Why Nigel Farage Is Attracting Ultra-Wealthy UKIP Backers

Why Nigel Farage Is Attracting Ultra-Wealthy UKIP Backers

Nigel Farage may be winning over the man in the street with his pub-loving image, but the sources of Ukip’s funds inhabit far more elevated circles, as Anne McElvoy discovers.

The Right Moves

The host is a generous party donor, with enviable business success behind him and the Jacobean castle to show for it. The food is exquisite, good wine plentiful and company diverse (aforesaid donor has a clutch of glamorous daughters, including a supermodel). A former Chancellor of the Exchequer holds forth about the eurozone, joined by a Jardine’s bigwig with a spouse from a Tory prime ministerial dynasty and a renegade member of Michael Gove’s team.

It is the perfect Tory country house weekend, but for one factor: Stuart Wheeler has long stopped handing out spare millions to the Conservative Party. Since 2011 he has been one of the main donors to Ukip, donating some £360,000 in the past two years, and was until recently the party’s treasurer. The march of the Faragistas may scare Conservatives (and to a lesser extent blue-collar Labour) with their earthy appeal to disaffected voters. Less noted is the extent to which the party has steadily peeled away support and donors from wealthy sorts who would once have helped swell the Tory war chest.

For an outfit that likes to boast of its affinity with the ordinary Joe or Joanne and their frustration with political elites, Ukip has quietly been extending its charm offensive into the sisal-carpeted dens of the City, garnering funds and support from the sort of chaps (and it is still mainly chaps) who would once have rocked up at the Black and White ball to josh with Dave and dance with Sam Cam and left a discreetly large donation in their wake.

Betting on Nigel

Wheeler, founder of the IG Index spread-betting company and an impressive gambler himself (he was once banned from Caesars Palace and placed on a blacklist of those deemed too much of a liability to the house), gave £5 million to the Conservative Party during the 2001 election campaign: the single largest donation on record. A decade later he had absconded to Ukip. Tory Central Office claimed an amicable parting, though Wheeler remembers ‘being ousted by fax’.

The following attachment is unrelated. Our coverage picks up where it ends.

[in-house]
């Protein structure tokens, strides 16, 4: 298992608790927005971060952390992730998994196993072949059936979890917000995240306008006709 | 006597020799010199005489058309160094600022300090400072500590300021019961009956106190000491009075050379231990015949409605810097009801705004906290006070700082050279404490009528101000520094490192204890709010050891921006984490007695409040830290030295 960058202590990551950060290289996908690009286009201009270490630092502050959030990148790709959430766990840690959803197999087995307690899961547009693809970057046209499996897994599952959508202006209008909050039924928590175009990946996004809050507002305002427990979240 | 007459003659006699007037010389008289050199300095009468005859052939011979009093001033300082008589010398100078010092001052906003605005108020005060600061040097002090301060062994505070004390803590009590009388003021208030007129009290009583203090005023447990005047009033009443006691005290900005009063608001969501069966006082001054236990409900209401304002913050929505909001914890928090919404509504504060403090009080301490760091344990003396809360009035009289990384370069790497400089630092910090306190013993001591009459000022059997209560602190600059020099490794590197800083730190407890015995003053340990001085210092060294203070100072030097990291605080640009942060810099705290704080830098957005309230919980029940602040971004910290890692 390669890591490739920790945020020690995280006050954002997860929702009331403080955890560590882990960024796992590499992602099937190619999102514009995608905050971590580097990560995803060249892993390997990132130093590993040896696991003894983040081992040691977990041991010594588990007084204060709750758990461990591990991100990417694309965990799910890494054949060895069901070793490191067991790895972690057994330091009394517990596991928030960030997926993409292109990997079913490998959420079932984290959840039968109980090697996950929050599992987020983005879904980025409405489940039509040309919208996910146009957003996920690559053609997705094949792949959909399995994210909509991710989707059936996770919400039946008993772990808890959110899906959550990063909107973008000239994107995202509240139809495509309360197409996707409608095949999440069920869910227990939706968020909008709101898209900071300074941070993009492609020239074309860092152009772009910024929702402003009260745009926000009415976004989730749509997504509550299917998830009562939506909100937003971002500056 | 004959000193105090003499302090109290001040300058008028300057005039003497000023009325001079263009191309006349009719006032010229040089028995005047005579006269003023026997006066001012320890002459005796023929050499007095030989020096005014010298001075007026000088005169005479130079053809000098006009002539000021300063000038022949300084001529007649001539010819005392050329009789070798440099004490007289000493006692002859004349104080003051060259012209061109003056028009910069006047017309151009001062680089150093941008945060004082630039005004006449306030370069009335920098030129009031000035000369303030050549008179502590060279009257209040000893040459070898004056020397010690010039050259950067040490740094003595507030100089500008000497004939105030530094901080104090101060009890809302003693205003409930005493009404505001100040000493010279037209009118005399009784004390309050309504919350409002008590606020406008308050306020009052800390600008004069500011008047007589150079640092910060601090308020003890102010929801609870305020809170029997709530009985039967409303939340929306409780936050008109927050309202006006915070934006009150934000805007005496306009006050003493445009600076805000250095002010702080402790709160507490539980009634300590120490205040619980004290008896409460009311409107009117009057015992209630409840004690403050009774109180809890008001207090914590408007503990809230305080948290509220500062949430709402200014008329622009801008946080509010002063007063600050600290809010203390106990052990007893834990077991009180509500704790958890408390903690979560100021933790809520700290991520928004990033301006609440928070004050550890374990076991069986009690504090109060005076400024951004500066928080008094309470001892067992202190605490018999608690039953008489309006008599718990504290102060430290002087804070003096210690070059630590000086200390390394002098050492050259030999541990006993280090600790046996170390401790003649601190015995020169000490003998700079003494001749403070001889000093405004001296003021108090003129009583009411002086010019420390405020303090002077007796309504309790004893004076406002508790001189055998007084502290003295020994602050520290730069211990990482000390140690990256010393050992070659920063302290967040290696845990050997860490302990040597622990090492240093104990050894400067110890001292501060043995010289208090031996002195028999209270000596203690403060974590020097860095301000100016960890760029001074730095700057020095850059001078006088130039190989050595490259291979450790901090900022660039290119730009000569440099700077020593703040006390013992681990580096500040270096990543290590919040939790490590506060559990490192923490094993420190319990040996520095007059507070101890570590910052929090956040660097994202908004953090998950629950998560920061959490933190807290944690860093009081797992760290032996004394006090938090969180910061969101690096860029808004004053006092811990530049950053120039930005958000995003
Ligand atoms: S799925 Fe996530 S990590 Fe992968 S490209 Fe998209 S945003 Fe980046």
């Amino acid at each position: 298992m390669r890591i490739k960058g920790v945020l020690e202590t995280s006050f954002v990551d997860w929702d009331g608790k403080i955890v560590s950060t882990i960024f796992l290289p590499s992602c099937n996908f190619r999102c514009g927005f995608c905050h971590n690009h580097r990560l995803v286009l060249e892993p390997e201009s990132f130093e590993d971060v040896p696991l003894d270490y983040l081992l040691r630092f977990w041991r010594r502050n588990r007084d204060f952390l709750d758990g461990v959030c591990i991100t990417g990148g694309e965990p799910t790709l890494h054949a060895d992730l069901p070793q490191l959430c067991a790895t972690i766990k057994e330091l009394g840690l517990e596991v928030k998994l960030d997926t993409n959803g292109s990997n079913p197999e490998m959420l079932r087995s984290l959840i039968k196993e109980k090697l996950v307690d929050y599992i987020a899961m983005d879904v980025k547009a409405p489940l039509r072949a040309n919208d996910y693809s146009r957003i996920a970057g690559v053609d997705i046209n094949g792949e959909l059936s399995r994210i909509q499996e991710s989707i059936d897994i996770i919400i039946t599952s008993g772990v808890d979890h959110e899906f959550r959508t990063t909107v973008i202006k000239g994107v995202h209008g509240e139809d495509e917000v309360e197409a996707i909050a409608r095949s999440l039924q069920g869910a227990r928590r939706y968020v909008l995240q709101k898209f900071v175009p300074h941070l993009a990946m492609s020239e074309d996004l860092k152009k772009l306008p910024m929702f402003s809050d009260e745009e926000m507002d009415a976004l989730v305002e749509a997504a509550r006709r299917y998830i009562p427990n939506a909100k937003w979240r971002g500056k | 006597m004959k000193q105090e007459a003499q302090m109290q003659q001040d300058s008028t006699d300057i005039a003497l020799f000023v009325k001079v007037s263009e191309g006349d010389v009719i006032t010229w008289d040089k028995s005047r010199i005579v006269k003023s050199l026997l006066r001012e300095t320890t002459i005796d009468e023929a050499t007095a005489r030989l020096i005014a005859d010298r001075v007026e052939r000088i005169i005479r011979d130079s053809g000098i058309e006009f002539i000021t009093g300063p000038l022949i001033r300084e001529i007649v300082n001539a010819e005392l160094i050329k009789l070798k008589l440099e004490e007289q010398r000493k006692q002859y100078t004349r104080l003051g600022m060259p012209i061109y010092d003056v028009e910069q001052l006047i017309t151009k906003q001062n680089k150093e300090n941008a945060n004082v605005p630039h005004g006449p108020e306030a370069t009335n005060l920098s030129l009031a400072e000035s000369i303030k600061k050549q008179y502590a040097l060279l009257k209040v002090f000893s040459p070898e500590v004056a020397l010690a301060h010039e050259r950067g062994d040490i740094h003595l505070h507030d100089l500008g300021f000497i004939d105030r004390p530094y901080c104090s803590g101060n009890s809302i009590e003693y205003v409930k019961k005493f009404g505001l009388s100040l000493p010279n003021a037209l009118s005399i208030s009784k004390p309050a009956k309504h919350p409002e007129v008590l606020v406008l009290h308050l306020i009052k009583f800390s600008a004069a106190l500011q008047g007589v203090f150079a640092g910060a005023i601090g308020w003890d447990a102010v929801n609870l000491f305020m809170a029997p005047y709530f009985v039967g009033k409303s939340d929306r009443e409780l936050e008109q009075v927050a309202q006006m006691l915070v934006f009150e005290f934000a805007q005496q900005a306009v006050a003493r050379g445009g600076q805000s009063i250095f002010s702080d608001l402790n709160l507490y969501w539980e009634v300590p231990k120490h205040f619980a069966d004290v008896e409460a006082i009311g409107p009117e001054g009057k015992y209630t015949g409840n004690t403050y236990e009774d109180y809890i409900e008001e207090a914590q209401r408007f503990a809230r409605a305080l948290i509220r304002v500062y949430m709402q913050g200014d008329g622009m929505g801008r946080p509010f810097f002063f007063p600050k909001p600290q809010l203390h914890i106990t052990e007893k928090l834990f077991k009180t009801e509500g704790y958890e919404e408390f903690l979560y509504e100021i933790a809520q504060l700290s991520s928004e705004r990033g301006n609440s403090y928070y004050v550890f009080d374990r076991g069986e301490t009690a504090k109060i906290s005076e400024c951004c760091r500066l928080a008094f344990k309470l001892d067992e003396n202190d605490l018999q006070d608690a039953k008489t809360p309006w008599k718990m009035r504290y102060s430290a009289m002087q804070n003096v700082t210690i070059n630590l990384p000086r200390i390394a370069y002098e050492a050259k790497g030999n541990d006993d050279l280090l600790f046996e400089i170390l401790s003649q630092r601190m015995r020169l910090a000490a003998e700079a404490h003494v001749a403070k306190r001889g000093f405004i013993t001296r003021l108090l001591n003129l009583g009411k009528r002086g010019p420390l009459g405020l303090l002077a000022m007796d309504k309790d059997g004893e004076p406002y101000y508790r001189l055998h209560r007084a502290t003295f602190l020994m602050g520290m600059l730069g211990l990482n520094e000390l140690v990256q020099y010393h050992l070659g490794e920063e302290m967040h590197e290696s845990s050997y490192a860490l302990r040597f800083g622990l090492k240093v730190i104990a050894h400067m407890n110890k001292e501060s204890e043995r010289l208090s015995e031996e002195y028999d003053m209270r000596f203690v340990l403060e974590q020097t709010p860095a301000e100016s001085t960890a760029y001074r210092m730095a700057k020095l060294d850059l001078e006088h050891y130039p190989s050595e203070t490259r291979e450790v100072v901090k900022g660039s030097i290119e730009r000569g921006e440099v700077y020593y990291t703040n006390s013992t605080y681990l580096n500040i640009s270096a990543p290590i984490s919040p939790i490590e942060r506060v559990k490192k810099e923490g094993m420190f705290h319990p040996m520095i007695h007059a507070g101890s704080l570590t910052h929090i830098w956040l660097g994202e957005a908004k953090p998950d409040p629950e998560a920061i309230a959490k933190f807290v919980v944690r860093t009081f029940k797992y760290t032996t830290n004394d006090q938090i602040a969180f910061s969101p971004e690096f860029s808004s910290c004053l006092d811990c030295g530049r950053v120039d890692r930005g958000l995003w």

Their loss was Nigel Farage’s gain. A frequent guest at Wheeler’s Kent home, Chilham Castle, Farage once enlivened an evening’s challenge to distinguish a vintage champagne from a Château Sainsbury’s, waving away abject failure by noting that the ‘beer and fags’ might have distorted his palate.

The other main figure aiding Ukip’s electoral tin-rattle is Paul Sykes, a Yorkshire businessman and former Tory constituency chairman, who made money out of reconditioning buses and property development. A spikier figure than Wheeler, Sykes says he can’t stand shopping and doesn’t give Christmas presents, but he has nonetheless shown a generous side to Ukip, funding its election posters in the European elections and donating some £4 million to the cause overall.

Besides such major givers, the Farage fundraising drive has attracted a host of other financial scions who are forking out substantial amounts, often to send a disgruntled message to David Cameron and George Osborne. They include Lord Hesketh, a serial junior minister under Margaret Thatcher and a former Tory party treasurer.

Friends, including the Daily Mail columnist Simon Heffer, say Hesketh’s motivation is frustration at the sacrifice of parliamentary powers to Europe and the state of the coalition, with the Lib Dems ‘chipping away at what the Tories are trying to achieve’. Other former senior members of Team Maggie suspect it is a result of bitter infighting among the Tories about how to handle Lords reform: Hesketh lost his seat there when hereditary peers shed the automatic right to sit in the upper chamber.

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